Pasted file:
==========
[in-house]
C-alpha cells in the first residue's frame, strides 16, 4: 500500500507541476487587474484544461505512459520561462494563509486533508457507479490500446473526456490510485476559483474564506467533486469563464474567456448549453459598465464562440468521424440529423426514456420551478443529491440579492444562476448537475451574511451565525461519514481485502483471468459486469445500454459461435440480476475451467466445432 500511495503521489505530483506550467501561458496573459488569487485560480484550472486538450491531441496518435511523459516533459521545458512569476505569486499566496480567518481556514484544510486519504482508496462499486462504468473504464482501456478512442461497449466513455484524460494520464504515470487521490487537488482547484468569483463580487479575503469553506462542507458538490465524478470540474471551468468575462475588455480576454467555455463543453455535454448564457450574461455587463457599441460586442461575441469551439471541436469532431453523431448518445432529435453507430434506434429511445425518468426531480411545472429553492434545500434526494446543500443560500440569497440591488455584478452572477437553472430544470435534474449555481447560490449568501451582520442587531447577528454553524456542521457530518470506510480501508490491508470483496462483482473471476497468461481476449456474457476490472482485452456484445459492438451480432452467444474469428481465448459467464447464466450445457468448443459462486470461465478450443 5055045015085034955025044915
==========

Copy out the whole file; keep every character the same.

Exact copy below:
[in-house]
C-alpha cells in the first residue's frame, strides 16, 4: 500500500507541476487587474484544461505512459520561462494563509486533508457507479490500446473526456490510485476559483474564506467533486469563464474567456448549453459598465464562440468521424440529423426514456420551478443529491440579492444562476448537475451574511451565525461519514481485502483471468459486469445500454459461435440480476475451467466445432 500511495503521489505530483506550467501561458496573459488569487485560480484550472486538450491531441496518435511523459516533459521545458512569476505569486499566496480567518481556514484544510486519504482508496462499486462504468473504464482501456478512442461497449466513455484524460494520464504515470487521490487537488482547484468569483463580487479575503469553506462542507458538490465524478470540474471551468468575462475588455480576454467555455463543453455535454448564457450574461455587463457599441460586442461575441469551439471541436469532431453523431448518445432529435453507430434506434429511445425518468426531480411545472429553492434545500434526494446543500443560500440569497440591488455584478452572477437553472430544470435534474449555481447560490449568501451582520442587531447577528454553524456542521457530518470506510480501508490491508470483496462483482473471476497468461481476449456474457476490472482485452456484445459492438451480432452467444474469428481465448459467464447464466450445457468448443459462486470461465478450443 5055045015085034955025044915